In celebration of the UIA International Congress in Denmark in 2023, Copenhagen Architecture Festival has created a thoughtful and insightful publication—a living document in an agile format to spur conversations. The 45 manifestos from around the world collected in this digital publication, in different formats, represent the most pressing concerns of the day as put forward in the UN’s 17 Sustainable Development Goals. But why would a festival undertake this?
Copenhagen Architecture Festival, established in 2014, has expanded beyond its city and beyond a short timeframe to become a consistent voice in the Nordic countries and abroad. The aim of its many actions and activities is “to challenge the field of architecture and promote critical thinking, inspiring, engaging and raising public awareness of how architecture and urban planning shape our lives and the world—and vice versa, how our cultures, ideologies, and immaterial practices affect space.” The digital publication of current thought from across the world is an attempt to bring together many voices from a profession that is often fragmented or exists in small, atomized units. It is an attempt to evaluate what concerns we share and where our opinions diverge. This will, if nothing else, allow us to gain a broader understanding and perhaps develop effective strategies to approach the challenges facing the profession and the planet.
Manifestos are declarations of principles or aims. They are ideas that often lead to action. Manifestos may be a vehicle for criticism or a source of inspiration. The important thing is, like other public displays, a manifesto goes beyond its predefined audience and extends itself into the larger public realm. This is a risk because it entails clearly stating what one stands for and opening oneself to evaluation and potential criticism, if goals are not implemented. If manifestos are common in politics or art, they are not so common in architecture. I have asked myself, why not? Art, as a creative endeavor and expression of an individual’s approach and medium, lacks the service component of architecture. Manifestos are an additional communication mechanism for artists to understand the moment and to communicate their concerns. Likewise, the field of politics often needs declarations to define and explain ideas.
Architecture is a field that is not prone to quick or major shifts. This may be logical due to the slow processes involved in design and construction. With many small-sized firms around the world, the structure of practices makes it more difficult to undertake research, collaboration, or maintain constant dialogue. The construction industry, policymakers, banks, and clients are not naturally risk-takers. They normally resist change in favor of the status quo. Investing large amounts of money in buildings and spaces means that experimentation is not at the top of the agenda. Rather, using proven methods and materials is more common.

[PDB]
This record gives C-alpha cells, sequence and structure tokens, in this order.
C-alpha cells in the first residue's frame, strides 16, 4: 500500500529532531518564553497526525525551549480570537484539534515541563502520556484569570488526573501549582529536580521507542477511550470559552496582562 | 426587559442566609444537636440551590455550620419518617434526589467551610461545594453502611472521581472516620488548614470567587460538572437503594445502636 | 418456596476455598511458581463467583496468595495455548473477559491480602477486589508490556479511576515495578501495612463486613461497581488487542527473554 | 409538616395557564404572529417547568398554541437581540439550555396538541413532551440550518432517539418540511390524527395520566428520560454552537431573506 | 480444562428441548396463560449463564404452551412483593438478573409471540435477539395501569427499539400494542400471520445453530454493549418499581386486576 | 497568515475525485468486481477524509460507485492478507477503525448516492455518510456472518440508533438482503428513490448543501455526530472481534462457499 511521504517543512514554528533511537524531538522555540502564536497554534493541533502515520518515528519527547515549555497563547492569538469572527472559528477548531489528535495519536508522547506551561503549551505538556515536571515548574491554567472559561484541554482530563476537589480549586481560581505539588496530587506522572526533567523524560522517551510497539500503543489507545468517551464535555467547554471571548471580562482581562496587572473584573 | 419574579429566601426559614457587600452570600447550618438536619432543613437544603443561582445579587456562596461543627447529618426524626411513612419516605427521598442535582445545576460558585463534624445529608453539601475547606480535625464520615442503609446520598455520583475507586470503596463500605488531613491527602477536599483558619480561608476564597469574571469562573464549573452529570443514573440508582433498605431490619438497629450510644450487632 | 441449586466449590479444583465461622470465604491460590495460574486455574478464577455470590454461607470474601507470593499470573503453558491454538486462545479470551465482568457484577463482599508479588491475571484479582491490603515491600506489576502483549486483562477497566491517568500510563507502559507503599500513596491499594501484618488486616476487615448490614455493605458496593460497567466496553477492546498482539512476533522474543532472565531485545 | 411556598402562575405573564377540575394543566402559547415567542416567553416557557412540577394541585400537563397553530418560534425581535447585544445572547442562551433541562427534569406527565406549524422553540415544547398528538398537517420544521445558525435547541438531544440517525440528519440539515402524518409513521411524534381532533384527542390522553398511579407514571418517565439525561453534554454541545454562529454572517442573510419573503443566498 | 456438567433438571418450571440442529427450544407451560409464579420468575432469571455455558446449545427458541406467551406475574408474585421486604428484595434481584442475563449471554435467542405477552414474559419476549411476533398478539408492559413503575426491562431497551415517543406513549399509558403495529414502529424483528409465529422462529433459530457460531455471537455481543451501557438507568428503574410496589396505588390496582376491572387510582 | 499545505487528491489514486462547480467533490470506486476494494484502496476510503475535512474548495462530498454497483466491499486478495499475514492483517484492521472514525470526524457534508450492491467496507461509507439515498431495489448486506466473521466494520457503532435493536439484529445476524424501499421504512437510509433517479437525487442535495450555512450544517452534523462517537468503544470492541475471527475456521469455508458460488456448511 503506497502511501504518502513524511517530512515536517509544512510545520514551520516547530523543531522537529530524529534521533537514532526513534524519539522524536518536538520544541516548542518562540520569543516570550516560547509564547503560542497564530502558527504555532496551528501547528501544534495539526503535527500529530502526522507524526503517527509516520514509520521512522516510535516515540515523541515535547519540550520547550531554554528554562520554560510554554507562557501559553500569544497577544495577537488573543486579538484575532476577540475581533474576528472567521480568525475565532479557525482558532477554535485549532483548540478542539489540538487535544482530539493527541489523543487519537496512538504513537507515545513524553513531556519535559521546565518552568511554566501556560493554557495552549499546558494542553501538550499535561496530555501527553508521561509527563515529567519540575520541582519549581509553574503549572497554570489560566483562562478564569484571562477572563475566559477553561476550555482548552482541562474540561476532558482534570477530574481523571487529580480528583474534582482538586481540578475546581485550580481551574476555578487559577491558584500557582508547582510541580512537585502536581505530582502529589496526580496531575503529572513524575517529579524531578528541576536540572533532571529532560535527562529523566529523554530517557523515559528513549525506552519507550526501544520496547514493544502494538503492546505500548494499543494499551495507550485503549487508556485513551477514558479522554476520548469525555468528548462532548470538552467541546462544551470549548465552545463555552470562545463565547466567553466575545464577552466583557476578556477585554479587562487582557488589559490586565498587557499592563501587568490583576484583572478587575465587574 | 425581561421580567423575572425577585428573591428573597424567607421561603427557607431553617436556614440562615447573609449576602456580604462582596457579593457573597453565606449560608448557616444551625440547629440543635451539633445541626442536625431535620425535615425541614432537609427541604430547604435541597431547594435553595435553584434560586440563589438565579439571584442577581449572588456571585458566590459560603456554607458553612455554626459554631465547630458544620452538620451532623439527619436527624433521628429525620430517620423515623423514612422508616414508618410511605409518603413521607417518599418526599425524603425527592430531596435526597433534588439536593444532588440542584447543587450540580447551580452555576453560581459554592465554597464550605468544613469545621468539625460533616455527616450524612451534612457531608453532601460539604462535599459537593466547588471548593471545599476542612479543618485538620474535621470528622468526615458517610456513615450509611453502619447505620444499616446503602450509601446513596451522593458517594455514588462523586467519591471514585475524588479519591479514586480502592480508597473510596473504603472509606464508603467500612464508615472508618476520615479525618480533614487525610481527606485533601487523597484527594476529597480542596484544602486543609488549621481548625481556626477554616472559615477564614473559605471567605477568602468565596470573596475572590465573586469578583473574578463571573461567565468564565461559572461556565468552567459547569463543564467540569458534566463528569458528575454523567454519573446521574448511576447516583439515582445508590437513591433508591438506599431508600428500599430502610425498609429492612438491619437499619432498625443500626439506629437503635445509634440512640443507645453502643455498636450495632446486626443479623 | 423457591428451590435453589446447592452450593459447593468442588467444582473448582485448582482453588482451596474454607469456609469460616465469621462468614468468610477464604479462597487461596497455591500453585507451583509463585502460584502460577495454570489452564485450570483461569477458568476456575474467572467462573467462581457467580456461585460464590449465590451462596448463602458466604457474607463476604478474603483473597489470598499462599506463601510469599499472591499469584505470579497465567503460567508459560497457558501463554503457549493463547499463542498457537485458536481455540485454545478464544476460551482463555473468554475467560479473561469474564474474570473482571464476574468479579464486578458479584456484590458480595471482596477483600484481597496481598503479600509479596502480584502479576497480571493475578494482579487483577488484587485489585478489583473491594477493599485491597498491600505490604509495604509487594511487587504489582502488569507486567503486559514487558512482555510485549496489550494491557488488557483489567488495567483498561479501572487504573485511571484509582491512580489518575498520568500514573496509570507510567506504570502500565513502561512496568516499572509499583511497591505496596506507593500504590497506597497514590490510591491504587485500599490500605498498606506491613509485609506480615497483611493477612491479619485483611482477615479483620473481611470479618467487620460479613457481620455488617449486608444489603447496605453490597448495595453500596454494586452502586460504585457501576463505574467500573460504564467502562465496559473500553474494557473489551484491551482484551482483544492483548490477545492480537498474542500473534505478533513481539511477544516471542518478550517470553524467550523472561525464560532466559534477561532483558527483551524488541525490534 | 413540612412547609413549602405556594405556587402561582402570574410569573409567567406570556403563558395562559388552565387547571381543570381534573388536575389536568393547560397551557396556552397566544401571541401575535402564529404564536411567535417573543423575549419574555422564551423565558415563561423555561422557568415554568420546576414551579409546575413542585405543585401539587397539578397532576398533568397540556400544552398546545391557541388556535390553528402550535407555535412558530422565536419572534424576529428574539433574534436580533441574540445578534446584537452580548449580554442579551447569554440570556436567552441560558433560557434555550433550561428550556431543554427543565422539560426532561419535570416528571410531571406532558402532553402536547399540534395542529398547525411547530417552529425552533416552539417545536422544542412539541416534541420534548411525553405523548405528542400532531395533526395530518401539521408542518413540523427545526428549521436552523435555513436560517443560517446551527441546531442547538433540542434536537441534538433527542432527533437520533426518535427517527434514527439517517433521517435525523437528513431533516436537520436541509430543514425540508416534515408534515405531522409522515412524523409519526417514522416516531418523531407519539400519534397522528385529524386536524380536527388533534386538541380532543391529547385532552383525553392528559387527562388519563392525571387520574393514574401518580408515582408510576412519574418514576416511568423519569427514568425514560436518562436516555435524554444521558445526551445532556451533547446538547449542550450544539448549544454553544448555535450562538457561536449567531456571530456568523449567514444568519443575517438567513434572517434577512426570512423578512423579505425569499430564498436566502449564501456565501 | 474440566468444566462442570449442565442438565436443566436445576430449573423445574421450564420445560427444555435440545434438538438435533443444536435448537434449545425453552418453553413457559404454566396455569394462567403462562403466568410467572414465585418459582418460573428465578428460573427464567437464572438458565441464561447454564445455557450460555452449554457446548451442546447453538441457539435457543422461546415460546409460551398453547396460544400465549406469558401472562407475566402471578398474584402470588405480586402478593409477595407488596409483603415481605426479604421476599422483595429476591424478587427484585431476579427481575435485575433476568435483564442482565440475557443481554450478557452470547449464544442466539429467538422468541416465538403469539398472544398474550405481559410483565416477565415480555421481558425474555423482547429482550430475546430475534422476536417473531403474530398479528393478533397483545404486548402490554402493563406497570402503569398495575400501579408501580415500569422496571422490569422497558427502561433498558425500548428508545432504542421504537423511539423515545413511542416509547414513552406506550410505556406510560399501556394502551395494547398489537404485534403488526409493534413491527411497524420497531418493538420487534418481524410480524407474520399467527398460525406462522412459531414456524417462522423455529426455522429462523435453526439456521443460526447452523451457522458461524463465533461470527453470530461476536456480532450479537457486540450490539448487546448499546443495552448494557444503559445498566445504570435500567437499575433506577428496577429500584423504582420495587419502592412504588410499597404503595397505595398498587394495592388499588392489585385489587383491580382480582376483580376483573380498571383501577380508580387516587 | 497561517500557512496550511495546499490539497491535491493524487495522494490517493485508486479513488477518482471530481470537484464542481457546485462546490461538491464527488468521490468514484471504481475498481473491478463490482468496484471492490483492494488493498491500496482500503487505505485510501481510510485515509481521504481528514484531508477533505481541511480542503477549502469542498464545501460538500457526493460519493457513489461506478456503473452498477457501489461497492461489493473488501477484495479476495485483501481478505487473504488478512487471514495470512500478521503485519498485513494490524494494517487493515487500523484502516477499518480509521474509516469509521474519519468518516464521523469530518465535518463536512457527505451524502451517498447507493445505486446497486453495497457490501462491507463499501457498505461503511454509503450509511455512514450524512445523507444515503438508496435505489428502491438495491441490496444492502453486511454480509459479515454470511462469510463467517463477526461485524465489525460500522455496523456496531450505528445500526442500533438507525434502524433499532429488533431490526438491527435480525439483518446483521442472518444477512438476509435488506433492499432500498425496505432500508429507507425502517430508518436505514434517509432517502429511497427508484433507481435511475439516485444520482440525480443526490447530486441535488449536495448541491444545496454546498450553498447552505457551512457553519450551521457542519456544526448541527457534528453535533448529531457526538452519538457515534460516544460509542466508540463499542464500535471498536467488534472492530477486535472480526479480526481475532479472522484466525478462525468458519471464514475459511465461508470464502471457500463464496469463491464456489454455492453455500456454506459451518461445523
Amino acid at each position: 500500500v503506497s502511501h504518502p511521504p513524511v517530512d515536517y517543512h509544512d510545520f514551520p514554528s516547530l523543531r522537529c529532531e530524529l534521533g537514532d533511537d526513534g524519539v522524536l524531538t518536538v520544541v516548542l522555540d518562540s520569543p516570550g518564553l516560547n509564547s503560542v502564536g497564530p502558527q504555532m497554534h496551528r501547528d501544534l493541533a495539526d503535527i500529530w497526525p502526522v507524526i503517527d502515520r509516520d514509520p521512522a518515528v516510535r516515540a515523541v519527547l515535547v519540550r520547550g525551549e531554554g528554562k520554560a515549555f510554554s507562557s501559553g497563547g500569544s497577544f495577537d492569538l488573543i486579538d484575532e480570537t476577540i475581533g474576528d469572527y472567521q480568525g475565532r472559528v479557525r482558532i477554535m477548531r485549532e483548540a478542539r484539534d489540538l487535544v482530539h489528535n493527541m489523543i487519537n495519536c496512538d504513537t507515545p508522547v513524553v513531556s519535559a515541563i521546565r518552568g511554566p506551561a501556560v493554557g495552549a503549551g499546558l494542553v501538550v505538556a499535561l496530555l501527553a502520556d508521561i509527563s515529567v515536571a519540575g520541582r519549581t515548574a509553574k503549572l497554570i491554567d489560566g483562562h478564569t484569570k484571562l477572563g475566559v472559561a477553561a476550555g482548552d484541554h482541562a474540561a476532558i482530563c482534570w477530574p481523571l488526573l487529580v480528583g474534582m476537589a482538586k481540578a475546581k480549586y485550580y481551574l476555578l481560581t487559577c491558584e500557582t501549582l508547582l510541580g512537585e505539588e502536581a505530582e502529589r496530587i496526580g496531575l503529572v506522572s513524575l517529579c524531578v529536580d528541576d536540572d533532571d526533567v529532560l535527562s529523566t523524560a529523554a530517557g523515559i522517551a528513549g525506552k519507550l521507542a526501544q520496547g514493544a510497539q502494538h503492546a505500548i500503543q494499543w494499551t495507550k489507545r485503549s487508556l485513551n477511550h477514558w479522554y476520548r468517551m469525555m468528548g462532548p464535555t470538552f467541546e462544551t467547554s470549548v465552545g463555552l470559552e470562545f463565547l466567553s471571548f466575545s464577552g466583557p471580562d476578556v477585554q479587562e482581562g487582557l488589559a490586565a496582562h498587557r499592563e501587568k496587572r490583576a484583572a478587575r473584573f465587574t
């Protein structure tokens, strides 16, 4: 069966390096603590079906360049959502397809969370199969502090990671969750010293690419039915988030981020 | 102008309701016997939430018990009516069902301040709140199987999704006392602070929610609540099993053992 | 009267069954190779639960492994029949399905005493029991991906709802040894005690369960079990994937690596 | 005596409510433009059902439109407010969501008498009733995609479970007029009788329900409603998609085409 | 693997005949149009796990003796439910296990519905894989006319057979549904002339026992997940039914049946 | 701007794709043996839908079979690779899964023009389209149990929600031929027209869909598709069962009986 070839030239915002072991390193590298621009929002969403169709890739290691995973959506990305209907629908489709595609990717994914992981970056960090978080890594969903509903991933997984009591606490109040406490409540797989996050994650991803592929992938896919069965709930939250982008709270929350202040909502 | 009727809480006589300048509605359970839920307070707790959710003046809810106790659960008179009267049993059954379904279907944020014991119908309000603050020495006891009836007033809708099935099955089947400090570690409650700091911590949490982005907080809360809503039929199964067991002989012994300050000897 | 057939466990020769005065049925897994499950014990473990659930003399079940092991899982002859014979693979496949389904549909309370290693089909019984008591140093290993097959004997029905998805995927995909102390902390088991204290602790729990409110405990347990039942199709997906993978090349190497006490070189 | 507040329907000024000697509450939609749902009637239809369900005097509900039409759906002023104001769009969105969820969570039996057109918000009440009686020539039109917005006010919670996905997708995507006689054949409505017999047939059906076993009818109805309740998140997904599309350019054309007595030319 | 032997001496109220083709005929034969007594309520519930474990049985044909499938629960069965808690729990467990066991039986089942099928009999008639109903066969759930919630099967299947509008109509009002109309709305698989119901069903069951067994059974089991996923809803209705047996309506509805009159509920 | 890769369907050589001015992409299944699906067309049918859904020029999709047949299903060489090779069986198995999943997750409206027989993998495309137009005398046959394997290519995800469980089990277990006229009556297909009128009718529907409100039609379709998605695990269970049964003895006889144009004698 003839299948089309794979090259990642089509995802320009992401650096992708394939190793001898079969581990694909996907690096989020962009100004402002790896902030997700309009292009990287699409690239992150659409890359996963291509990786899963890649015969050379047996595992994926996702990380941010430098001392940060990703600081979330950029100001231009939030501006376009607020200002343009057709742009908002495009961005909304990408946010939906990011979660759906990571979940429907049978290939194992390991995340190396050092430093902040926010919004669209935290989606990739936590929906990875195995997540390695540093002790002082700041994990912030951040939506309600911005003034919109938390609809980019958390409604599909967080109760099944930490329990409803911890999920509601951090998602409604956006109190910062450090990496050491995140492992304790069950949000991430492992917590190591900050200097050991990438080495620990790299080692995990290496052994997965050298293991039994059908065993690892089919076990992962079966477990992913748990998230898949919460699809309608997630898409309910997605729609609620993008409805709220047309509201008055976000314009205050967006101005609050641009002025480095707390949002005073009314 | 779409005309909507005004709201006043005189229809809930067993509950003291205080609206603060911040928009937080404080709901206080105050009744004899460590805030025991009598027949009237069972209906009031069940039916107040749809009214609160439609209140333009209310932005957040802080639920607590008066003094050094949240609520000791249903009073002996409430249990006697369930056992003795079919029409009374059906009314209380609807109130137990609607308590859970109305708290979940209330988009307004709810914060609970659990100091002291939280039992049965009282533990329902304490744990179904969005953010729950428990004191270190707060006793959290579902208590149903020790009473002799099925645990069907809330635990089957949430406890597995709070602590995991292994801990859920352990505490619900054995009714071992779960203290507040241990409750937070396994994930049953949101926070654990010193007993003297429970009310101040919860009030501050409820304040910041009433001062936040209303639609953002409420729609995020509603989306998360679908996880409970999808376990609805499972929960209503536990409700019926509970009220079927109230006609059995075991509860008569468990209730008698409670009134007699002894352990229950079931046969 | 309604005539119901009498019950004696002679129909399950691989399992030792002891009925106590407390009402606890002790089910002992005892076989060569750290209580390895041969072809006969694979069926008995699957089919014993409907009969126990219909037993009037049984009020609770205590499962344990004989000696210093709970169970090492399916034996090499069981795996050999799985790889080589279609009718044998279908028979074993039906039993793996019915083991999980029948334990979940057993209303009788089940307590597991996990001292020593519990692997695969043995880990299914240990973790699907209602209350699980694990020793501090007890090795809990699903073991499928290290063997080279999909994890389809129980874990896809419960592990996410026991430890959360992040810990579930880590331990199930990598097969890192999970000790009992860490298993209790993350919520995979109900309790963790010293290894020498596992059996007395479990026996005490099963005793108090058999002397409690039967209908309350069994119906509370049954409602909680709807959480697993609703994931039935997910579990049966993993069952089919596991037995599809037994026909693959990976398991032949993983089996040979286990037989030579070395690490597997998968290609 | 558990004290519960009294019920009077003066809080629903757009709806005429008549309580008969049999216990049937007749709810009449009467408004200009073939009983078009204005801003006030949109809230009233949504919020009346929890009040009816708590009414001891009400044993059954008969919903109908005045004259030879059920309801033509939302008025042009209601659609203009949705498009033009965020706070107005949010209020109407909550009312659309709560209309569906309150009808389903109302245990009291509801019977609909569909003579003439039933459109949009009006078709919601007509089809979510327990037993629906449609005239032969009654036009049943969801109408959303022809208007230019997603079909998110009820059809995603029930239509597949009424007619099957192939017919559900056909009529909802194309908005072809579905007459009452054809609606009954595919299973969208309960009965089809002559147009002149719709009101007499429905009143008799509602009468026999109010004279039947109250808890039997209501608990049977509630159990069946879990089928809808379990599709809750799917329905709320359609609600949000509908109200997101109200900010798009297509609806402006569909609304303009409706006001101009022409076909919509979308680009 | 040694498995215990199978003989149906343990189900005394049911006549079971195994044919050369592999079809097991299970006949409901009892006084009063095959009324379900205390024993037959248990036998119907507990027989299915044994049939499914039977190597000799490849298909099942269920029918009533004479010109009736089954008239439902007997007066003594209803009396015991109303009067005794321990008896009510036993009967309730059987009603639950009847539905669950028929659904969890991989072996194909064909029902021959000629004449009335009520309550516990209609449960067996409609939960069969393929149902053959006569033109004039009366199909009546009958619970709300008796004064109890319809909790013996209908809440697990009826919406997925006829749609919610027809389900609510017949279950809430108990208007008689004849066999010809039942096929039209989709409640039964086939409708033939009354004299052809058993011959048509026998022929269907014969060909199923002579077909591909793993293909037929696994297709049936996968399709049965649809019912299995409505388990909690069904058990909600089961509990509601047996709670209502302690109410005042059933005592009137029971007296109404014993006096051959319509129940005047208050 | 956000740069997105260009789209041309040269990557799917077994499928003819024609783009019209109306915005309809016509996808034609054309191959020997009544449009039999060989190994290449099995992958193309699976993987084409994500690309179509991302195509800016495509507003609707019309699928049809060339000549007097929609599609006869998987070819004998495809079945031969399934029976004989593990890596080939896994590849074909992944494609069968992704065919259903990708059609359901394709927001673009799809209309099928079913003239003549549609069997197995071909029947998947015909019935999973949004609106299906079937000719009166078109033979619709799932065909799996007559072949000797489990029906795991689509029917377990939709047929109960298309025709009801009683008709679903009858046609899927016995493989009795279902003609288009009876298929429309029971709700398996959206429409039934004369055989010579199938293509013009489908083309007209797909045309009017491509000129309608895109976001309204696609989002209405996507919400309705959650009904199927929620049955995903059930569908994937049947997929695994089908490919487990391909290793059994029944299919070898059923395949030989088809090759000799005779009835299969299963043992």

Therefore, bringing together a variety of voices in architecture from around the world to publicly declare their hopes and criticisms has the potential to be a powerful tool, both for the dissemination of ideas and for the impacts that they can have, now and in the future.Authors contributing to the International Manifesto Relay were invited to ponder the question, “How Can Architecture Contribute To Social And Environmental Change?” This is no small feat, as can be seen in the variety of contents and formats of the manifestos submitted. Copenhagen Architecture Festival embraced the framework of the six themes based on the United Nations 17 SDGs developed by the Science Track of the UIA 2023 CPH Congress: design for climate adaptation, resources, health, inclusivity, resilient communities, and partnerships for change.
The overlap and connection among these themes are clear in many, if not all, manifestos. Many authors spoke of the need for a shift in our relationship with nature or the imperative to build less, if at all, or the need for new typologies for building community and healthier conditions in which to develop our lives and ourselves. Some authors spoke of the relationship of architecture with technology, or of the imperative of architects to always supplement a very local view with responsibility towards the planet. The manifestos are at the same time aspirational and real. They challenge us to think and act differently and provide examples and strategies to do this.
The manifestos taken together are uplifting. But for many, I fear, the question remains: can and should architects move into social architecture, activism, and climate change mitigation? Should they diverge from their traditional path, pushing the transformation of what is effectively a service industry into advocacy? And if so, what are the steps to advocacy that can change the profession—both its view of itself and society’s view of the role of the architect?
The 45 manifestos, from Portugal to Peru, Malaysia to Mauritius to Mexico, and Hong Kong to Denmark, illustrate that architects are conscious of the challenges we are facing—as never before in the history of our world—and committed to action. Let the manifestos be the first step in redefining and implementing new roles and new positions of leadership for the profession.
We can do no less and hope to survive.
Martha Thorne, Hon FRIBA Hon COAM
Senior Advisor to the Obel Award